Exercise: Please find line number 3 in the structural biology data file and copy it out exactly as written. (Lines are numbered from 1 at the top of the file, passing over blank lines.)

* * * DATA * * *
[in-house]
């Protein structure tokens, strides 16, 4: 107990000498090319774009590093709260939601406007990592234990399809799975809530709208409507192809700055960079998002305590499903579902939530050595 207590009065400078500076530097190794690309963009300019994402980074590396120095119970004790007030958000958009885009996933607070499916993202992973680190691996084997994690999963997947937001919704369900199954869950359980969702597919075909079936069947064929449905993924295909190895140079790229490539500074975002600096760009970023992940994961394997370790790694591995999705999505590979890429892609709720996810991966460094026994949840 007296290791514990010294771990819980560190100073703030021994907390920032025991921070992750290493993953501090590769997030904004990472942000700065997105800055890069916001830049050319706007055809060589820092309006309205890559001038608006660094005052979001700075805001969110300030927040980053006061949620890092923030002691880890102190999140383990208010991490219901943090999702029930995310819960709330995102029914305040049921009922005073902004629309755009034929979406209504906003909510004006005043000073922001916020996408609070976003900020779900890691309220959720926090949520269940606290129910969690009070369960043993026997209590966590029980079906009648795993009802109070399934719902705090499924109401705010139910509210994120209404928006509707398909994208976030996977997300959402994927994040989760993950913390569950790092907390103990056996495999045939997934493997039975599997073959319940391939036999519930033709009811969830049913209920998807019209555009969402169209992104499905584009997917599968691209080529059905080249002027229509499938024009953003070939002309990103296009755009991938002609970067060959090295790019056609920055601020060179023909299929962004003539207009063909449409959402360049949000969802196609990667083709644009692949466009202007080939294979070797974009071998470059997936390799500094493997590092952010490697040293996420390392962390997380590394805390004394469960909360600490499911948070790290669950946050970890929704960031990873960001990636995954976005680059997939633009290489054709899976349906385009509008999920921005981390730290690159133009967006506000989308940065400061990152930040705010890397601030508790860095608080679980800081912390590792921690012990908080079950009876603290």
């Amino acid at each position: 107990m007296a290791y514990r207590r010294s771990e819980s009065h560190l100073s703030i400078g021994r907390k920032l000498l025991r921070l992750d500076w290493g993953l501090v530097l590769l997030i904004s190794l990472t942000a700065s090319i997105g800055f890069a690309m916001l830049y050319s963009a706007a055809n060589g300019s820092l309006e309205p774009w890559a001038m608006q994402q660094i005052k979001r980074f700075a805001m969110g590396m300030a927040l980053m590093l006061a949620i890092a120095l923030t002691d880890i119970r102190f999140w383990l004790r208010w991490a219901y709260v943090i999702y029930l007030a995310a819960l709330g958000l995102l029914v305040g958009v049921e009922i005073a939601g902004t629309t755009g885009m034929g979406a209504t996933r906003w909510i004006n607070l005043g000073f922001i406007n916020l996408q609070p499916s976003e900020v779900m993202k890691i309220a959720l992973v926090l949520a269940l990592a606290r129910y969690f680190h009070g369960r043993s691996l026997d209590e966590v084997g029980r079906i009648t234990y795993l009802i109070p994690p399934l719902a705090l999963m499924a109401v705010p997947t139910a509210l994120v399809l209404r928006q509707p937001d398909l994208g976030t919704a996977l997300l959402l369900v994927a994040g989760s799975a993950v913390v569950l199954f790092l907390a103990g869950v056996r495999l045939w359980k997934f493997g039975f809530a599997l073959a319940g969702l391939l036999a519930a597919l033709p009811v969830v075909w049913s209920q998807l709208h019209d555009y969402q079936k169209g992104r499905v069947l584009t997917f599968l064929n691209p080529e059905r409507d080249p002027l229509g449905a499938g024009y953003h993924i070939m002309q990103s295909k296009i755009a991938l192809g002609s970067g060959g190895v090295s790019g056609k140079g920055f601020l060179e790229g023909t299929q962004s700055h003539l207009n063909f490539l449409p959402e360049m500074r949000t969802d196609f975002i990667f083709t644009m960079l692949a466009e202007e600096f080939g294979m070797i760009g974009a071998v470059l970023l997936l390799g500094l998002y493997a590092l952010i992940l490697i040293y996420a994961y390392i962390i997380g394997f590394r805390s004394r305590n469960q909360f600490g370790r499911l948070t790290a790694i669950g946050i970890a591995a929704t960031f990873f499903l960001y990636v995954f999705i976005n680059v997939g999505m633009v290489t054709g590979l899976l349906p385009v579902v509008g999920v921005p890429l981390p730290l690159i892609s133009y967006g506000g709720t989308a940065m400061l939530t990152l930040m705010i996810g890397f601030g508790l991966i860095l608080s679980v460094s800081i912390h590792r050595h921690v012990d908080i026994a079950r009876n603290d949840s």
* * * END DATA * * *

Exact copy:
């Amino acid at each position: 107990m007296a290791y514990r207590r010294s771990e819980s009065h560190l100073s703030i400078g021994r907390k920032l000498l025991r921070l992750d500076w290493g993953l501090v530097l590769l997030i904004s190794l990472t942000a700065s090319i997105g800055f890069a690309m916001l830049y050319s963009a706007a055809n060589g300019s820092l309006e309205p774009w890559a001038m608006q994402q660094i005052k979001r980074f700075a805001m969110g590396m300030a927040l980053m590093l006061a949620i890092a120095l923030t002691d880890i119970r102190f999140w383990l004790r208010w991490a219901y709260v943090i999702y029930l007030a995310a819960l709330g958000l995102l029914v305040g958009v049921e009922i005073a939601g902004t629309t755009g885009m034929g979406a209504t996933r906003w909510i004006n607070l005043g000073f922001i406007n916020l996408q609070p499916s976003e900020v779900m993202k890691i309220a959720l992973v926090l949520a269940l990592a606290r129910y969690f680190h009070g369960r043993s691996l026997d209590e966590v084997g029980r079906i009648t234990y795993l009802i109070p994690p399934l719902a705090l999963m499924a109401v705010p997947t139910a509210l994120v399809l209404r928006q509707p937001d398909l994208g976030t919704a996977l997300l959402l369900v994927a994040g989760s799975a993950v913390v569950l199954f790092l907390a103990g869950v056996r495999l045939w359980k997934f493997g039975f809530a599997l073959a319940g969702l391939l036999a519930a597919l033709p009811v969830v075909w049913s209920q998807l709208h019209d555009y969402q079936k169209g992104r499905v069947l584009t997917f599968l064929n691209p080529e059905r409507d080249p002027l229509g449905a499938g024009y953003h993924i070939m002309q990103s295909k296009i755009a991938l192809g002609s970067g060959g190895v090295s790019g056609k140079g920055f601020l060179e790229g023909t299929q962004s700055h003539l207009n063909f490539l449409p959402e360049m500074r949000t969802d196609f975002i990667f083709t644009m960079l692949a466009e202007e600096f080939g294979m070797i760009g974009a071998v470059l970023l997936l390799g500094l998002y493997a590092l952010i992940l490697i040293y996420a994961y390392i962390i997380g394997f590394r805390s004394r305590n469960q909360f600490g370790r499911l948070t790290a790694i669950g946050i970890a591995a929704t960031f990873f499903l960001y990636v995954f999705i976005n680059v997939g999505m633009v290489t054709g590979l899976l349906p385009v579902v509008g999920v921005p890429l981390p730290l690159i892609s133009y967006g506000g709720t989308a940065m400061l939530t990152l930040m705010i996810g890397f601030g508790l991966i860095l608080s679980v460094s800081i912390h590792r050595h921690v012990d908080i026994a079950r009876n603290d949840s």